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Much loved author, Elizabeth Gilbert, shares her unique perspective on creativity in this piece of non-fiction. In an incredibly empathetic way, Gilbert offers lessons on unleashing your creativity and embracing your own curiosity. She observes the creative process from inspiration, to concrete idea, to success (or failure) in a cyclical way that highlights the unique troubles creatives experience in their process.
Why you should read it in your 20s: “Basically, Elizabeth says that readers and people who express creatively can sense when writers are writing to show off or whether they are producing creative work to pursue a genuine interest. When you are trying to process a problem of your own, others can identify with you and it’s way more powerful. This shifted my mindset completely and I find it to be true.” Ida, 26
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In Laing’s novel, The Lonely City, she investigates what it means to be lonely and looks at the famously hard art of being alone. Set in New York, this book answers such questions plenty of twenty-somethings probably wonder; How do we connect with one another? Does technology bring us closer? And what does it mean to feel lonely?
Why you should read it in your 20s: “I’d recommend reading this in your twenties as it evaluates lifestyle and considers what it is about spending time alone that is so valuable. Perhaps I’m having a bit of an introverted twenties, but it definitely makes you reflect.” Freya, 24
Shop here for $12,23.
Animals is a story of two best friends who are partying, raving and laughing through their late twenties. As they recklessly drink and limp from one hangover to the next, they learn that even the best of friendships can be rocky. Though it’s outrageously funny (and a bit gross), it still has emotional depth and characters that you genuinely feel for.
Why you should read it in your 20s: “The partying, career failures and complex friendships in this book are relatable for probably a lot of twenty-somethings. The women in the book are destructive, toxic, funny, spontaneous and very real. It’s the kind of book that makes you immediately want to open a bottle of wine with your best pal.” Rachel, 27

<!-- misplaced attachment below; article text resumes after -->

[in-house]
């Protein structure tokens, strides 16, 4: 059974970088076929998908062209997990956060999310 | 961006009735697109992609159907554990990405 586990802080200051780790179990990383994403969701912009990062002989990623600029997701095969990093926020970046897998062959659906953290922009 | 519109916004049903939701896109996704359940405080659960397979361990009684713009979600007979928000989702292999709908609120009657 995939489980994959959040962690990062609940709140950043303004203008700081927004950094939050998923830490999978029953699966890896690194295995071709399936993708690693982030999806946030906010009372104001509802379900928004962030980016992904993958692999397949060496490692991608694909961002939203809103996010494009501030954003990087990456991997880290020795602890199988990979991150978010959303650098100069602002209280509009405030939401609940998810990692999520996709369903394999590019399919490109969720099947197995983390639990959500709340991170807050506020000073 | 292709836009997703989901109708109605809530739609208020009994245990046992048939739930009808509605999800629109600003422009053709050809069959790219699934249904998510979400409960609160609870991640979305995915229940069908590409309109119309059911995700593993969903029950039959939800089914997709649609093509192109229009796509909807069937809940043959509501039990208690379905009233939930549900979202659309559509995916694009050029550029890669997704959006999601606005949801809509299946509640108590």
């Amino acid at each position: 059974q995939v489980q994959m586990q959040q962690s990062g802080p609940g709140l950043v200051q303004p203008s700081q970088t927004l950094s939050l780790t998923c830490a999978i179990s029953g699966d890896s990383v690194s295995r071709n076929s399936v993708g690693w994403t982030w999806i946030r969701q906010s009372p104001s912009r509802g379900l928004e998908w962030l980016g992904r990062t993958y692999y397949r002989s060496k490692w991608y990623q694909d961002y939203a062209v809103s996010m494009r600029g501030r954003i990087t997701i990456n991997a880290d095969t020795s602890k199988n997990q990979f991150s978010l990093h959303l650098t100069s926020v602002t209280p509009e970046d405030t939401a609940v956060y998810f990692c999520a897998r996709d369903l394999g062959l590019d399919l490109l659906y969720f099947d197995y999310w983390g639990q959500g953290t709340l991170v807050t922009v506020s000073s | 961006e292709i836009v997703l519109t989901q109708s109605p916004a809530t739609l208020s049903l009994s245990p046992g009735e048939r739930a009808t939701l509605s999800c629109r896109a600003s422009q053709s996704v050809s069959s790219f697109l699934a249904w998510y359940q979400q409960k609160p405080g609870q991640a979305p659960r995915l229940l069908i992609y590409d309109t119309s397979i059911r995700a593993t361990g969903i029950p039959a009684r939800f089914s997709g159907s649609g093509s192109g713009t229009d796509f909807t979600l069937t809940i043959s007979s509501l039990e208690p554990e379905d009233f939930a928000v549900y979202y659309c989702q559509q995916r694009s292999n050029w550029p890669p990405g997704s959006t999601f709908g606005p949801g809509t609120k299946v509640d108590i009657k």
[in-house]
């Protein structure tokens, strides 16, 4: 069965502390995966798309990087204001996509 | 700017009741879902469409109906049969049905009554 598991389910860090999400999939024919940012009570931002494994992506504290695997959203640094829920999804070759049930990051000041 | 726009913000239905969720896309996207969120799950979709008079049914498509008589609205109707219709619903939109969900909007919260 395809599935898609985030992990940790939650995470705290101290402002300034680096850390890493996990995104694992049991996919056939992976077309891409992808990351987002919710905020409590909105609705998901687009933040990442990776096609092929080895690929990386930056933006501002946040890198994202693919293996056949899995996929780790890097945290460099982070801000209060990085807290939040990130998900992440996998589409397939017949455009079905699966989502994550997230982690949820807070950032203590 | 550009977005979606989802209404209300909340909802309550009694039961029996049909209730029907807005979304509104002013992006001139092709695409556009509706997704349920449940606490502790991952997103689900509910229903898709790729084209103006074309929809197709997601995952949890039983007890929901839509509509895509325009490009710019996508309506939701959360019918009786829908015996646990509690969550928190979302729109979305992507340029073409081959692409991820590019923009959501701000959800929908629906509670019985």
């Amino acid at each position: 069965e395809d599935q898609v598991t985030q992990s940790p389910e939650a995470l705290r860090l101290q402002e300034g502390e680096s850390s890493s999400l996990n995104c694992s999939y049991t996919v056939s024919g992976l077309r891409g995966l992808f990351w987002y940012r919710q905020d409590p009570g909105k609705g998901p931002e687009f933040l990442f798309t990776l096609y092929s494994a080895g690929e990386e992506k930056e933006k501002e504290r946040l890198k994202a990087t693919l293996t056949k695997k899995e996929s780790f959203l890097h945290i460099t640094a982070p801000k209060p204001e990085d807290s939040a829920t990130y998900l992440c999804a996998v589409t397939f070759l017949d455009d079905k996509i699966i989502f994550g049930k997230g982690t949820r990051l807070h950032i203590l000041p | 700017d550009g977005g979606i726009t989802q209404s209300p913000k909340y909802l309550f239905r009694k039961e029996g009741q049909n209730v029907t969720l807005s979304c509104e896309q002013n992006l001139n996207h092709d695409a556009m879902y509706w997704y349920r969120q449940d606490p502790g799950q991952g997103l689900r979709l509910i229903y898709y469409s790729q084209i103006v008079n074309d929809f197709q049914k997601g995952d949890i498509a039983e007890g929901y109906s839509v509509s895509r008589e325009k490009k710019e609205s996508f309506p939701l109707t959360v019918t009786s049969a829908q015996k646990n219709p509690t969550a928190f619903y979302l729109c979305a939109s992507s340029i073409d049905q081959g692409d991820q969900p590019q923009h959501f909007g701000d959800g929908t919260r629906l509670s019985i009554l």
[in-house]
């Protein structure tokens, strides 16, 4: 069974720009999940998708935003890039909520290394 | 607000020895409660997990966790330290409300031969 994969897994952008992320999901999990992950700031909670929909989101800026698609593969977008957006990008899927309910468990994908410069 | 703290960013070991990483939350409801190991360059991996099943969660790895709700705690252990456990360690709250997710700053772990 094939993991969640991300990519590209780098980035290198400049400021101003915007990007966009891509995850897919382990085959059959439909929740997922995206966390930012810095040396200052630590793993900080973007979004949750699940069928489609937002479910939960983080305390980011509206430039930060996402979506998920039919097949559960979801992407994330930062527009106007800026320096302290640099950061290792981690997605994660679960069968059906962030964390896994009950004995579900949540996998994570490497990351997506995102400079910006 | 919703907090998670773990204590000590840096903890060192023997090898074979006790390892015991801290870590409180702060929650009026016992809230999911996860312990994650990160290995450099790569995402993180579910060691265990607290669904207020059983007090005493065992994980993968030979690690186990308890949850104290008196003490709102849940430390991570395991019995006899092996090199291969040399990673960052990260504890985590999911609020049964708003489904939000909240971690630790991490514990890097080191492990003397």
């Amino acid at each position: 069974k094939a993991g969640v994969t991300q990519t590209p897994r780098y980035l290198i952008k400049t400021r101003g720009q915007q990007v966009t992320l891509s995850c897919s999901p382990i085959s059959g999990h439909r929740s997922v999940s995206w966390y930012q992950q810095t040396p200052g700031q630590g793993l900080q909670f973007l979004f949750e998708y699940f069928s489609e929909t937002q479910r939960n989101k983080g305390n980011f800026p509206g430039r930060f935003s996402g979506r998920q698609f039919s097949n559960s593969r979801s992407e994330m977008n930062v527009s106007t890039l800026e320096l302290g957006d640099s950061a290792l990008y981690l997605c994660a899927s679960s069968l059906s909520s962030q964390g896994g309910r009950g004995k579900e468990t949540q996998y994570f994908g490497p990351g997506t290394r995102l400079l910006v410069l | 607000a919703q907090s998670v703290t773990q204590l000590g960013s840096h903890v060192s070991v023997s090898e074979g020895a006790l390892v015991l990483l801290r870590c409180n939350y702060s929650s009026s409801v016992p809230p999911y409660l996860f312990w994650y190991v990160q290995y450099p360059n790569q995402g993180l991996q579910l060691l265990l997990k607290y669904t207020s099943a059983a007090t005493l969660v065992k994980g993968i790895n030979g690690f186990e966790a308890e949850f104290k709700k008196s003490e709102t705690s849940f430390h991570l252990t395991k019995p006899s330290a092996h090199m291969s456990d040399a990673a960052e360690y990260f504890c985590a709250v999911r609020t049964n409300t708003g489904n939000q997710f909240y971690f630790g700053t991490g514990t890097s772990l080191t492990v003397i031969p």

Shop here for $10,54.
Based on the travels of Kerouac and his friends, this classic novel depicts a series of journeys they take from New York to San Francisco and beyond. It’s about the spirit of adventure, travel and restlessness.
Why you should read it in your 20s: “Simply put, it makes you realise how big the world is, and how much there is to see still.” Lilly, 28
Shop here for $10,83.
In one of Plath’s most critically acclaimed works, The Bell Jar, she depicts an account of how life-altering mental illness can be. Through her character, Esther, Plath writes of a woman who struggles with her identity when faced with social pressures. This modern classic is about emotions, madness, social scrutiny and mature identity.
Why you should read it in your 20s: “The analogy of the fig tree in The Bell Jar is so important for people in their twenties to understand; with each fig tree representing a different path she could take in her life, she sits in front of the fig tree contemplating and starving because she doesn’t know what to choose. Meanwhile the tree withers and she is left with nothing. It’s all about indecision (the classic dilemma of a young person), as well as circumstance and being happy with what you have.” Laura, 29
Buy here for $14,37.
Next up, body positive instagram accounts you should be following.